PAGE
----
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Introduction
Always in strong standing on the most wanted list of DVDs, E.T. The Extra Terrestrial has finally made its way to the consumer. The confusion has been tumultuous and the marketing for this disc has been anything but finely tuned (read: idiotic), but at least it’s finally here with a DVD package that is just shy of living up to what it deserved.

E.T. the Extra Terrestrial: Limited Collector’s Edition
Film
Released just over two years before I was even a twinkle in my mother’s eye, E.T. the Extra Terrestrial is one of those films that I am just now catching up with. I have fond memories of the shriveled little space penis. In a box in some far off dark corner of my storage space lays a well-worn E.T. doll that I’ve had for as long as I can remember. I’ve always had a soft spot for the little ‘Gardener across the Stars’.

While visiting our planet one night, E.T. gets left behind mistakenly by his family and is forced to seek refuge from the ominous character named only ‘Keys’ who is apparently with the icky U.S. Government. E.T. ends up befriending Elliot, a savagely cute young kid who is in fact very much in need of a friend after his father left his mother, brother and younger sister behind. E.T. becomes first to Elliot then his siblings a sort of ray of hope, teaching them to never stop loving and always believe. Just believe. Sounds quite hokey, no? Yeah, it is. But the film is beautifully crafted and touching in a way that is hard to describe and I can only say that I’m glad I have rediscovered it at a point in my life in which I’m more mature and capable of receiving the film for its deeper meaning.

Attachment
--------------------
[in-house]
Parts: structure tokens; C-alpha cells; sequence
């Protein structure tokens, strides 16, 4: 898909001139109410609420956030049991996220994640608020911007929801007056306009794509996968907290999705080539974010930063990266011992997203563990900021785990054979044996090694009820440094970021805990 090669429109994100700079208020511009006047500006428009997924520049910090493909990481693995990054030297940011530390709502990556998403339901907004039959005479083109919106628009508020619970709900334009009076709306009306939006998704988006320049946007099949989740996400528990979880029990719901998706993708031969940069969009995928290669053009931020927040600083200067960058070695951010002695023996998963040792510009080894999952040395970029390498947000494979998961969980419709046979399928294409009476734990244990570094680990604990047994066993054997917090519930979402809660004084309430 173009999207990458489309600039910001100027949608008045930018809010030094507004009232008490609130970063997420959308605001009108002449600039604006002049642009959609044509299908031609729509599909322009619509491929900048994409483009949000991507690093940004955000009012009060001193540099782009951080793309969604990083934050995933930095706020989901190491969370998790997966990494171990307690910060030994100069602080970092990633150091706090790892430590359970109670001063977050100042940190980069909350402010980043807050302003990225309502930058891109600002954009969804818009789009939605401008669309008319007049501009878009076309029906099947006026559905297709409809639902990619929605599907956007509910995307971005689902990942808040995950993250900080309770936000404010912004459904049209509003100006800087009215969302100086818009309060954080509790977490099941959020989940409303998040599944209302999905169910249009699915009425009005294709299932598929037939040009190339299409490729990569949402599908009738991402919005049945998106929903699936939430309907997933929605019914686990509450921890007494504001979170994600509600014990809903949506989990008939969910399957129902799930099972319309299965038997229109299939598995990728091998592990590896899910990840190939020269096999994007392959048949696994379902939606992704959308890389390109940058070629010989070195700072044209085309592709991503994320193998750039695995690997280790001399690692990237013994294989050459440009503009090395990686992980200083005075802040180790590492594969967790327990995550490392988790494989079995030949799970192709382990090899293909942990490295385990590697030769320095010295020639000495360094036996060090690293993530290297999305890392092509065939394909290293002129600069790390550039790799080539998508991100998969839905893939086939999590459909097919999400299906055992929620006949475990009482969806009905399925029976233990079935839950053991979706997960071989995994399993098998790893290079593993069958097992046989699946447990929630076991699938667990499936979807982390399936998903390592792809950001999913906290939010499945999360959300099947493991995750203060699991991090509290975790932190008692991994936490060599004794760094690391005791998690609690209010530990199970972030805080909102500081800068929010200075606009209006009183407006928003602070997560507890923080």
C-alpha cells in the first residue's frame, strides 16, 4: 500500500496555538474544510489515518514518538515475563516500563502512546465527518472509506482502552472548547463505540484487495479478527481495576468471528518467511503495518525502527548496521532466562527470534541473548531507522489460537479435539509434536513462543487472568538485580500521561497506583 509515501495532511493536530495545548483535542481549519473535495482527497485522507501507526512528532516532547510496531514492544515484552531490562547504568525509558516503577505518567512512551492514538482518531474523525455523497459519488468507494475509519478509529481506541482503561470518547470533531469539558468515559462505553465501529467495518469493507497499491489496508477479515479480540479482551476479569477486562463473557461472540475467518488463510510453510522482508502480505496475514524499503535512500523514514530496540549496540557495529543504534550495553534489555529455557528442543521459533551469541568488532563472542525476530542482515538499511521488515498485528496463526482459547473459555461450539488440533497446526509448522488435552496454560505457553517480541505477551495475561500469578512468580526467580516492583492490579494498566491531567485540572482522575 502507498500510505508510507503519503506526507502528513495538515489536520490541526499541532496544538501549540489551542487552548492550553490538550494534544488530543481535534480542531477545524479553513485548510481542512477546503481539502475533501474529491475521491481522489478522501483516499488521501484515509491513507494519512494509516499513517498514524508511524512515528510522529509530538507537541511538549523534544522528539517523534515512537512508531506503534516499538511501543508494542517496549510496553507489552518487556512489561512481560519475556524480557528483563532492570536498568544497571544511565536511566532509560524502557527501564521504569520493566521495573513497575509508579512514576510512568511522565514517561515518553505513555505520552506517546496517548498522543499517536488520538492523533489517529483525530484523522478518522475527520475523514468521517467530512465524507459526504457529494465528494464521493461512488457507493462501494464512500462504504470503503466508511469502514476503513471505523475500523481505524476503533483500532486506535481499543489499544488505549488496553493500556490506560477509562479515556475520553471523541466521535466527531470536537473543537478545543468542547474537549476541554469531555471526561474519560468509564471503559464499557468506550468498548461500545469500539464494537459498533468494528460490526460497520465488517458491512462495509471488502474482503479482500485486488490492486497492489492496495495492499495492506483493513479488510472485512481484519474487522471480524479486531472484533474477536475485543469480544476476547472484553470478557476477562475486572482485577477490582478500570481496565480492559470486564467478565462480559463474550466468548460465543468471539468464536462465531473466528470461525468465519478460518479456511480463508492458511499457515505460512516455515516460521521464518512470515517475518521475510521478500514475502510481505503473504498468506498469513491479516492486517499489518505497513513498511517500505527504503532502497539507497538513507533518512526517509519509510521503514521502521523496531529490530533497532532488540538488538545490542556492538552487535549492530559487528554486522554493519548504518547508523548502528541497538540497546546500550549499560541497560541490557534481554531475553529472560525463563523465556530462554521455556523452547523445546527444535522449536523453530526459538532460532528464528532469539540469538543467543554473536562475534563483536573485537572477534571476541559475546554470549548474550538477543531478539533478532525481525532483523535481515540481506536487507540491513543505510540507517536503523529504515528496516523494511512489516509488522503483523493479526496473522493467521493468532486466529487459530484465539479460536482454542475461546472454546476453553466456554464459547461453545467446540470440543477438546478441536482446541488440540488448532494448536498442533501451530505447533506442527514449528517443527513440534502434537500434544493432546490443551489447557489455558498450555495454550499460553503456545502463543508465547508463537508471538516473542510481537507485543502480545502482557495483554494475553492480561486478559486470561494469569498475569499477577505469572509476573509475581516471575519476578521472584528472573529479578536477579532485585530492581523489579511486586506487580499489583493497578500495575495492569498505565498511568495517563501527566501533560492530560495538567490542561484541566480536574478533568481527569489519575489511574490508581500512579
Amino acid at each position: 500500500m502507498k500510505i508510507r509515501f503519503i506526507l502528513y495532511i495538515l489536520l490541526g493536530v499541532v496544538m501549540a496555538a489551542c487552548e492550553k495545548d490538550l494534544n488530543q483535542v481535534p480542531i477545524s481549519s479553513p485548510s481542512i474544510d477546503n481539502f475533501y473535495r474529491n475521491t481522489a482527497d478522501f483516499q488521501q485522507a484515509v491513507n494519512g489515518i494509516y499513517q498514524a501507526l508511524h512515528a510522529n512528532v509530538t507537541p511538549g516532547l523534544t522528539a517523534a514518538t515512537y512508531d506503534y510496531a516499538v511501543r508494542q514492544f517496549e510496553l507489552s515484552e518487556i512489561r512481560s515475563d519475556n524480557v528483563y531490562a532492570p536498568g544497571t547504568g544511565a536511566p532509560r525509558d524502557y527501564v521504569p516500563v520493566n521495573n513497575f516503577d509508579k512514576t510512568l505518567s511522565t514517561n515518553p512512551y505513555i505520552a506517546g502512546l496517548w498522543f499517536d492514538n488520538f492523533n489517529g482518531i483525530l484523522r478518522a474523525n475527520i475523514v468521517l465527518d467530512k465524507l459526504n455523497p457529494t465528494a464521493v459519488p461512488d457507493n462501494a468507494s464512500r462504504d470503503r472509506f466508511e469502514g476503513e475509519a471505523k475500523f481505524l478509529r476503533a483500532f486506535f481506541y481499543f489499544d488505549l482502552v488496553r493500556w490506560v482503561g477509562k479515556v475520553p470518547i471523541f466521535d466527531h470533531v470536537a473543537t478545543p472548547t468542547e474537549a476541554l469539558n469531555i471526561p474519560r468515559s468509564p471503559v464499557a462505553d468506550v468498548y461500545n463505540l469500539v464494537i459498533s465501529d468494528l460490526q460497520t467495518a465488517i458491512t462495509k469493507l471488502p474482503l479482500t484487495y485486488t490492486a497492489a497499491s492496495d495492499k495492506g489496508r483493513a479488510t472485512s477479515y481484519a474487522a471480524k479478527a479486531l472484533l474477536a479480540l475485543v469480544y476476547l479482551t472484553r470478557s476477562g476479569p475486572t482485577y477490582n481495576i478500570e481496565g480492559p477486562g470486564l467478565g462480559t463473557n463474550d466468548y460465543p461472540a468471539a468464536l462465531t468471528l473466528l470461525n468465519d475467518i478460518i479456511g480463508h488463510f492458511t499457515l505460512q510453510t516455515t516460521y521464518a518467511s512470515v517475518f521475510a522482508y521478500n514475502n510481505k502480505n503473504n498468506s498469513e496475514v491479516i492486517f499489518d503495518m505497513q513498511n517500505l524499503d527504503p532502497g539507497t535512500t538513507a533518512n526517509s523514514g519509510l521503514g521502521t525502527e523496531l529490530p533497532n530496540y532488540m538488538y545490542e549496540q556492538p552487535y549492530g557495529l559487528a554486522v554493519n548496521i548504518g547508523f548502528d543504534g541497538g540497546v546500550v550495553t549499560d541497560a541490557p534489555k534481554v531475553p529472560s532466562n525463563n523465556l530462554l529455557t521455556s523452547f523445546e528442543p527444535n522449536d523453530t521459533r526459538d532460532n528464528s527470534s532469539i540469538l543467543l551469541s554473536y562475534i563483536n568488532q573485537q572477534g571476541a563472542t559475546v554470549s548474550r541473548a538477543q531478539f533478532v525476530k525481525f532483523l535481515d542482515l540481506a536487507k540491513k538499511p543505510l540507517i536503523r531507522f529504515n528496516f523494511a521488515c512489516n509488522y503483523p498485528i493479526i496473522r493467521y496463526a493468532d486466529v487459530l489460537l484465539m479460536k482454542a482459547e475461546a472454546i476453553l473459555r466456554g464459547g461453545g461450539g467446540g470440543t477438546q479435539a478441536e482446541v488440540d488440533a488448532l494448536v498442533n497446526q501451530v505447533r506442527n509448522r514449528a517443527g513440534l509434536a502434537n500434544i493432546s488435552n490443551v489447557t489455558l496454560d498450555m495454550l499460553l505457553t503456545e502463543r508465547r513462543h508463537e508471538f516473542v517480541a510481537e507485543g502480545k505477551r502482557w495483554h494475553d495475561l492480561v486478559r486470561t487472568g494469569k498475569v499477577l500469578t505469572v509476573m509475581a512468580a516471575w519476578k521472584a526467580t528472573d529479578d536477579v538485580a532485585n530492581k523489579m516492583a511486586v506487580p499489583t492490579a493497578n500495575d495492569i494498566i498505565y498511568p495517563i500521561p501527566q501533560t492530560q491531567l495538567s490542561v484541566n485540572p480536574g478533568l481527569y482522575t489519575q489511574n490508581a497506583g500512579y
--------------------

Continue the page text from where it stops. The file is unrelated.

I missed the 20th Anniversary re-release of E.T. last March and at the time was thankful, judging by its opening weekend box-office return which was just over $13 million on something like 3,000 screens. Ouch. Regardless, I was eager for the film’s release on DVD and just like many others was saddened to hear that we could only get the original version in the costly box-set and was eager again when we all found out that the marketing misstep was corrected last minute, as both versions of the film were to be made available for all three releases, completely negating, of course, all of the controversy, leaving a few tougher to please fans steaming.

This leads me to address an issue that is awfully touchy and has many a fan-boy crossed-eyed and red in the face. Strangely enough, there are only two men suspect and only one of them is doing things that are really, for lack of a better word, dumb. The men are, of course, George Lucas and Steven Spielberg. They have been prime suspects in what has been called the butchering of the classics. Lucas went back to the well and changed three of the greatest American films, much to their detriment I might add. I speak of the Star Wars Trilogy.

It’s not so much that he changed the films as not all of the changes were totally horrible; it’s that he has said flat out that we will NEVER see the original versions of those films again. Honestly, I rather like the changes as I am in support of filmmakers bettering their films as they see fit. More power to them in fact. I do not however, support the blatant disregard and lack of respect for the best Sci-Fi films to ever grace the big screen. It just doesn’t seem right.

In comes Spielberg, a la Lucas, deciding that he wants to make E.T. just that much better. In comes the obligatory hail-storm of insults and fan-boy rhetoric. Sheesh, you celluloid Romans, don’t crucify the man before he commits the crime. Should have Steven even bothered to mess with his already great film? Or was it a case of “If it ain’t broke, don’t fix it,”?

The answer is a little from column A, and a little from column B. No, the film wasn’t broken per se, not by any means, but it was decaying. Spielberg wasn’t in the wrong fixing up some of the film, which had effects that in all honesty, were pretty horrible in places. Steven Spielberg altered the narrative flow in no harmful way and only made a beautiful film better.